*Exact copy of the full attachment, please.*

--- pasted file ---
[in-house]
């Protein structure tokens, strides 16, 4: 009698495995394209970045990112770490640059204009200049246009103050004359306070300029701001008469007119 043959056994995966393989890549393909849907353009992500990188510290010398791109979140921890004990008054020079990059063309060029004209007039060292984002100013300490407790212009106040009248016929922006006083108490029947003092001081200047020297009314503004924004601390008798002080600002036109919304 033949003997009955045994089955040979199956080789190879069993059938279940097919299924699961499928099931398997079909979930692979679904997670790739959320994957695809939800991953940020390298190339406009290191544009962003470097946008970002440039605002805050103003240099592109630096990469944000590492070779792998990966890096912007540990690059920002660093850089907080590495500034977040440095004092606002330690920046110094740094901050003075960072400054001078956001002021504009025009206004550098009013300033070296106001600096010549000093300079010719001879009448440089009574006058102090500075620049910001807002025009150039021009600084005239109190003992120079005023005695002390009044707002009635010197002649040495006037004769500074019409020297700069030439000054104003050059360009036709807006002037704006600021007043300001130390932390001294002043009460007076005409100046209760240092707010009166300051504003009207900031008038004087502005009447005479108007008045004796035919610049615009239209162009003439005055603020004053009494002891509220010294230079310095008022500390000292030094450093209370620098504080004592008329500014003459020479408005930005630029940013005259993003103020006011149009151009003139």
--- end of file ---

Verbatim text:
[in-house]
């Protein structure tokens, strides 16, 4: 009698495995394209970045990112770490640059204009200049246009103050004359306070300029701001008469007119 043959056994995966393989890549393909849907353009992500990188510290010398791109979140921890004990008054020079990059063309060029004209007039060292984002100013300490407790212009106040009248016929922006006083108490029947003092001081200047020297009314503004924004601390008798002080600002036109919304 033949003997009955045994089955040979199956080789190879069993059938279940097919299924699961499928099931398997079909979930692979679904997670790739959320994957695809939800991953940020390298190339406009290191544009962003470097946008970002440039605002805050103003240099592109630096990469944000590492070779792998990966890096912007540990690059920002660093850089907080590495500034977040440095004092606002330690920046110094740094901050003075960072400054001078956001002021504009025009206004550098009013300033070296106001600096010549000093300079010719001879009448440089009574006058102090500075620049910001807002025009150039021009600084005239109190003992120079005023005695002390009044707002009635010197002649040495006037004769500074019409020297700069030439000054104003050059360009036709807006002037704006600021007043300001130390932390001294002043009460007076005409100046209760240092707010009166300051504003009207900031008038004087502005009447005479108007008045004796035919610049615009239209162009003439005055603020004053009494002891509220010294230079310095008022500390000292030094450093209370620098504080004592008329500014003459020479408005930005630029940013005259993003103020006011149009151009003139």